Nellie Hermann, Novelist and Creative Director of the Program in Narrative Medicine at Columbia University, delivered the second lecture in the Educating the Whole Physician series titled "Narrative Medicine, Writing, and the Work of Creativity" on December 3, 2019. This event was in conjunction with the Reilly Center's Medicine and the Liberal Arts program and in collaboration with the Creative Writing program.
Nellie Hermann is the author of novels The Cure for Grief and The Season of Migration (named a New York Times Editor's Choice), and co-author of The Principles and Practice of Narrative Medicine. She is a recipient of a NEA literature grant and was a 2017-18 Cullman fellow at the New York Public Library and 2018-19 fellow at The Institute for Ideas & Imagination in Paris, France. She teaches creative writing at Columbia University where she is the Creative Director at The Program in Narrative Medicine. She has taught and lectured widely on the use of creativity in nontraditional contexts.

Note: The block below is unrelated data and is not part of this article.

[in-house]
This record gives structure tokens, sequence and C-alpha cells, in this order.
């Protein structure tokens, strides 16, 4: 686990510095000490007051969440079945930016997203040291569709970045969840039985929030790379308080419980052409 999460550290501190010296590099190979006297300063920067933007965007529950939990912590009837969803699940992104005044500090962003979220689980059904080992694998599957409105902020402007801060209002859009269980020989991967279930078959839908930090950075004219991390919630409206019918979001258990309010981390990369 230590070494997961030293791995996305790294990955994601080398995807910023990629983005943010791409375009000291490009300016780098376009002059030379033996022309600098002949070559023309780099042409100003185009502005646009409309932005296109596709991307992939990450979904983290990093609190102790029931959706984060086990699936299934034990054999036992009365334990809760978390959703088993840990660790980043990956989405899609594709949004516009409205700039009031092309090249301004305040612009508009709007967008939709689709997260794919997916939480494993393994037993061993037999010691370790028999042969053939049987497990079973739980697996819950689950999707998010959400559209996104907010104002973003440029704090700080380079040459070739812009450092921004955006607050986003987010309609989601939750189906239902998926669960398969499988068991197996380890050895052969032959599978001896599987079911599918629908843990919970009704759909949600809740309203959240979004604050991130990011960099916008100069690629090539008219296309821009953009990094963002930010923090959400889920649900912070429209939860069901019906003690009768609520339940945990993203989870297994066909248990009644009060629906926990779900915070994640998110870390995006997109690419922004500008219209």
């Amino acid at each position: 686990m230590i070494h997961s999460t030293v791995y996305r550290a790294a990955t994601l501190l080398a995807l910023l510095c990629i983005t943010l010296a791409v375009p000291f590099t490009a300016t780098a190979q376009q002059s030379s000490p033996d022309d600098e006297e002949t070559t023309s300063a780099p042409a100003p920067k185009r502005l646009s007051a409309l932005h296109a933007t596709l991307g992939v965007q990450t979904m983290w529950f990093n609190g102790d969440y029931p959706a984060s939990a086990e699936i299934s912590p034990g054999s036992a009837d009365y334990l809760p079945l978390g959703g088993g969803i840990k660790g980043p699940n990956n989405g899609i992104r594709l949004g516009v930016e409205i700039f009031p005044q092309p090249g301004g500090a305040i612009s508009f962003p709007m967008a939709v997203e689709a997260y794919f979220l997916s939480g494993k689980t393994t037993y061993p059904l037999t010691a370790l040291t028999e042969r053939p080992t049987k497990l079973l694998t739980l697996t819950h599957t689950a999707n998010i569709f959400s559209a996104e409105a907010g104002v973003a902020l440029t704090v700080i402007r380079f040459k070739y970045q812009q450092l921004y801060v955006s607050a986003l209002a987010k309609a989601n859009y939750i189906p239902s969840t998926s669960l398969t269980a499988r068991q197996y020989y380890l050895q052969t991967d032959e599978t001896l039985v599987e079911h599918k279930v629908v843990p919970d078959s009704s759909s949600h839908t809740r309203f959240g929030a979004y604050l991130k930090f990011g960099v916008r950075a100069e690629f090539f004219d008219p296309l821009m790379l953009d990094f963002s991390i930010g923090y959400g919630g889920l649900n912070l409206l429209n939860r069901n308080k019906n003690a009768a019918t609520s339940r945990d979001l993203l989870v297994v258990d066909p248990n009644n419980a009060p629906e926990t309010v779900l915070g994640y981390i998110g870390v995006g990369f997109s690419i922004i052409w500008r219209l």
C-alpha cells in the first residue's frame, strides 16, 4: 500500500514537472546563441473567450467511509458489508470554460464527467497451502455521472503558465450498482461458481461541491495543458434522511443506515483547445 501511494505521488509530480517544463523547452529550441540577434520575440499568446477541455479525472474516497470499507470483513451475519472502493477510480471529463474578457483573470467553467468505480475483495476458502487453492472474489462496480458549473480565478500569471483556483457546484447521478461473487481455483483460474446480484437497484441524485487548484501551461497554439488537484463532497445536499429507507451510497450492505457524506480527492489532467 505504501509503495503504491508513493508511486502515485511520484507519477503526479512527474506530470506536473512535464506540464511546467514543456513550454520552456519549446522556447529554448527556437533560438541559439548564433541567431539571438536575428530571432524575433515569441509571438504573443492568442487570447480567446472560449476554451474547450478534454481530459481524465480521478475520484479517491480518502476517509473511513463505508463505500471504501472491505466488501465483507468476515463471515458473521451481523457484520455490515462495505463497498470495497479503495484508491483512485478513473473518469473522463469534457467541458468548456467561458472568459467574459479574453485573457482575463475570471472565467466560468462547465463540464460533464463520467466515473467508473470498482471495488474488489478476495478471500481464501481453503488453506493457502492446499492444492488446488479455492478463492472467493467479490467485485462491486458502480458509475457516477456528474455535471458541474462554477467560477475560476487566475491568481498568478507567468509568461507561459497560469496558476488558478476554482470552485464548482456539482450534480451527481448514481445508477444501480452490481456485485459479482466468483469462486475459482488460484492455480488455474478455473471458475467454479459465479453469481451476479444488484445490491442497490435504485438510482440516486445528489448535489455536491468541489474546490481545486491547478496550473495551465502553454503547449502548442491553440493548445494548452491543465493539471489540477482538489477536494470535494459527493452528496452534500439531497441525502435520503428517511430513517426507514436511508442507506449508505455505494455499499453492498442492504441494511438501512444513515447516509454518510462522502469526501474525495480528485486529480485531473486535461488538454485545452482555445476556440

Abstract: Narrative Medicine posits that healthcare can benefit from a more robust practice in the work of listening to, thinking about, and creating stories. In this talk, I will explore the general concepts behind the work of Narrative Medicine (as it is practiced at Columbia University) through my particular lens, which is the work of creativity. Why should those in the clinical realm know anything about how to write, or cultivate creativity? I will explore these questions and more, sharing my own experience as an example of how the work can be entered into and practiced.